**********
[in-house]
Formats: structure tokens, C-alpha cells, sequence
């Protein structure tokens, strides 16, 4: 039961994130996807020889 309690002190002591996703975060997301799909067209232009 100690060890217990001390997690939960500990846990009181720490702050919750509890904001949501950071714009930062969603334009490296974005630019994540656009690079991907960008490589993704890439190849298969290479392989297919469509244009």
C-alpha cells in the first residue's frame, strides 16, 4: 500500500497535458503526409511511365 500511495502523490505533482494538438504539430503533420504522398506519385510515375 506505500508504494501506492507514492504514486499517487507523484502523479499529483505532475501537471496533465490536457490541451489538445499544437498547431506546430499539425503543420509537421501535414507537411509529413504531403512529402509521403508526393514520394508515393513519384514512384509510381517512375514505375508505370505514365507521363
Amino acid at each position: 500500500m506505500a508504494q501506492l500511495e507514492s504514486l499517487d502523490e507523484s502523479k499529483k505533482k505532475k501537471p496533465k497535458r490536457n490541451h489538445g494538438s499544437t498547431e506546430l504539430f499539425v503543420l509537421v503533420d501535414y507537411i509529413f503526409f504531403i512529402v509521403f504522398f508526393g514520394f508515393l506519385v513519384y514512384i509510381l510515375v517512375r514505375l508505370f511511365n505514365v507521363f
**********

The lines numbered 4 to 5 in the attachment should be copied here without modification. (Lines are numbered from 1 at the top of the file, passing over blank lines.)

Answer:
C-alpha cells in the first residue's frame, strides 16, 4: 500500500497535458503526409511511365 500511495502523490505533482494538438504539430503533420504522398506519385510515375 506505500508504494501506492507514492504514486499517487507523484502523479499529483505532475501537471496533465490536457490541451489538445499544437498547431506546430499539425503543420509537421501535414507537411509529413504531403512529402509521403508526393514520394508515393513519384514512384509510381517512375514505375508505370505514365507521363
Amino acid at each position: 500500500m506505500a508504494q501506492l500511495e507514492s504514486l499517487d502523490e507523484s502523479k499529483k505533482k505532475k501537471p496533465k497535458r490536457n490541451h489538445g494538438s499544437t498547431e506546430l504539430f499539425v503543420l509537421v503533420d501535414y507537411i509529413f503526409f504531403i512529402v509521403f504522398f508526393g514520394f508515393l506519385v513519384y514512384i509510381l510515375v517512375r514505375l508505370f511511365n505514365v507521363f